We will use two different types of CPOE in our study:
Lab Online (Moonchase) implemented at AML and MCH and
E-Lab implemented at Anacura
Both systems are online platforms that allow the ordering of laboratory tests and the review of lab results through a web-based interface. They are linked to the EHR and integrate patient contact details through an Extensible Markup Language (XML) message. To date, no patient-specific medical data is shared between the EHR and the CPOE. When a physician initiates a laboratory test order through the EHR, a web browser is opened which allows the physician to order laboratory tests. Currently, users are guided to an overview of commonly used laboratory tests, very much like a paper-based form. In our intervention, physicians will be prompted to enter the indication(s) for ordering laboratory tests through a searchable drop-down menu of common indications or a list of indications which can be selected through tick boxes. Selecting one or more of these indications will prompt a new window which shows the appropriate tests for these indications. In this window, the user will be able to accept the panel without changes, to cancel one or more of the ordered test or to order additional tests. The user will not be restricted in ordering any tests but will be ‘nudged’ in the direction of ordering only the appropriate tests.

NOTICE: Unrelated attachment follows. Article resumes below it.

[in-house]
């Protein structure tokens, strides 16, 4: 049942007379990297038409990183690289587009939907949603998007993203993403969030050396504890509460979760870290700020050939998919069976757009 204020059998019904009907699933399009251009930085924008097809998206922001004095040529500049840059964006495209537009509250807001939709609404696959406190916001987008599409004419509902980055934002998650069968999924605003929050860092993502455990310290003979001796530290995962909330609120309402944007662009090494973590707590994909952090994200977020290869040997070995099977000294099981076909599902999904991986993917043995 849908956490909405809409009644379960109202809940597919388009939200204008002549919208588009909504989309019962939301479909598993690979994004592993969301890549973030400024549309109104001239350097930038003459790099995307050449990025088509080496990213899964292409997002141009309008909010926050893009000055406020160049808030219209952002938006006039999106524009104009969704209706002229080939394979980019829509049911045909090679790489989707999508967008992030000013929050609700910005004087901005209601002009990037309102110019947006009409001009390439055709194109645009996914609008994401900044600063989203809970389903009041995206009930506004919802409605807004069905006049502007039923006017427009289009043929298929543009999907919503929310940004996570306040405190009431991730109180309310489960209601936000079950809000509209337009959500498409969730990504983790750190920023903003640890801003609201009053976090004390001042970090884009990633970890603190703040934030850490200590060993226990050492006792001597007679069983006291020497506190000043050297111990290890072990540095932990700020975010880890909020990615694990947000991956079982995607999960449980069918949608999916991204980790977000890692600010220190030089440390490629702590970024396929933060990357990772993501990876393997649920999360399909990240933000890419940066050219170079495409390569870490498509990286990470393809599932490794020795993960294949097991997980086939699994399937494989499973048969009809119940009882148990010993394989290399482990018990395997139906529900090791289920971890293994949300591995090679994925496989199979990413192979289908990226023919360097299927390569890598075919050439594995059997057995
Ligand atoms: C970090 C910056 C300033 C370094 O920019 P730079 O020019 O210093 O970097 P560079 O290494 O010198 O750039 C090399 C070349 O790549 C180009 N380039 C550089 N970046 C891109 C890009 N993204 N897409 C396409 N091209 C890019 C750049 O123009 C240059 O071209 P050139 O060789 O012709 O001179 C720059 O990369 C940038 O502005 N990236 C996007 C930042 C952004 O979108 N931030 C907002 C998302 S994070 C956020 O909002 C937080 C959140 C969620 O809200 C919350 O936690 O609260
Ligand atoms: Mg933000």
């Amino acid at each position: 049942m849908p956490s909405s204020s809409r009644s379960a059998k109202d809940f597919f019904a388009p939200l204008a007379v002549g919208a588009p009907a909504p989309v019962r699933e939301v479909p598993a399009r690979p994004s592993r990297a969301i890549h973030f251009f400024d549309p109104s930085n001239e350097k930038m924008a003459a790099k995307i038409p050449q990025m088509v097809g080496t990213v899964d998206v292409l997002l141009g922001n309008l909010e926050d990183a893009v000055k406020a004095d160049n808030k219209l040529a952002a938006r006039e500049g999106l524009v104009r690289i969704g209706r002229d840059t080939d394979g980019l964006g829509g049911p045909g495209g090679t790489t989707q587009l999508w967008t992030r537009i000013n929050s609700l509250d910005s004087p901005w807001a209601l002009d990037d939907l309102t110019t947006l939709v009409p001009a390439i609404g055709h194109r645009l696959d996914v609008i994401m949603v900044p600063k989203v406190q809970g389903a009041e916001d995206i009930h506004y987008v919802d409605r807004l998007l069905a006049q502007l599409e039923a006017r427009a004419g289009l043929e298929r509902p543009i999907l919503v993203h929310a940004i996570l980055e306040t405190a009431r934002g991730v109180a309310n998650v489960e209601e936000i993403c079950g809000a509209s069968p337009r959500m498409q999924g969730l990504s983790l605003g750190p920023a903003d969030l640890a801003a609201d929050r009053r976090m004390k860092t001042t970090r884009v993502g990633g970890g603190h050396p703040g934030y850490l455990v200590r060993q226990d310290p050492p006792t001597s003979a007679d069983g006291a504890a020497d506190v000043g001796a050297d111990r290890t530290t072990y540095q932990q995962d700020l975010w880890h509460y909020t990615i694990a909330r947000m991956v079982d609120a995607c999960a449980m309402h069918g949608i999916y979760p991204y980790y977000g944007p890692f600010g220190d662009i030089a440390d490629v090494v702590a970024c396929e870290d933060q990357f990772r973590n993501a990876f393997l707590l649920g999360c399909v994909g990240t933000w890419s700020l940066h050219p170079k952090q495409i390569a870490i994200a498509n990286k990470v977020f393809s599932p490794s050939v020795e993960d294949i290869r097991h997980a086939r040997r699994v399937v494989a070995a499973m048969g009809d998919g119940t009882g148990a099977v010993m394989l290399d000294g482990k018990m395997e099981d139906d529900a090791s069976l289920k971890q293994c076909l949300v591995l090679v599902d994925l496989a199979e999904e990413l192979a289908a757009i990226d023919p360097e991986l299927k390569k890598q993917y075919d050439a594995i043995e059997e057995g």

We developed a series of order sets based on recommendations available through the EBMPracticeNet platform . We chose this database because it contains context-specific guidelines on more than 1000 conditions or situations including guidelines from the Flemish College of Family Physicians on the laboratory testing for 20 different indications commonly seen in general practice [19,20,21]. From these guidelines, we extracted recommendations on 17 common indications for investigation in this trial. These order sets were translated into decision support rules that suggest a panel of recommended tests when the physician records the indications or conditions for testing.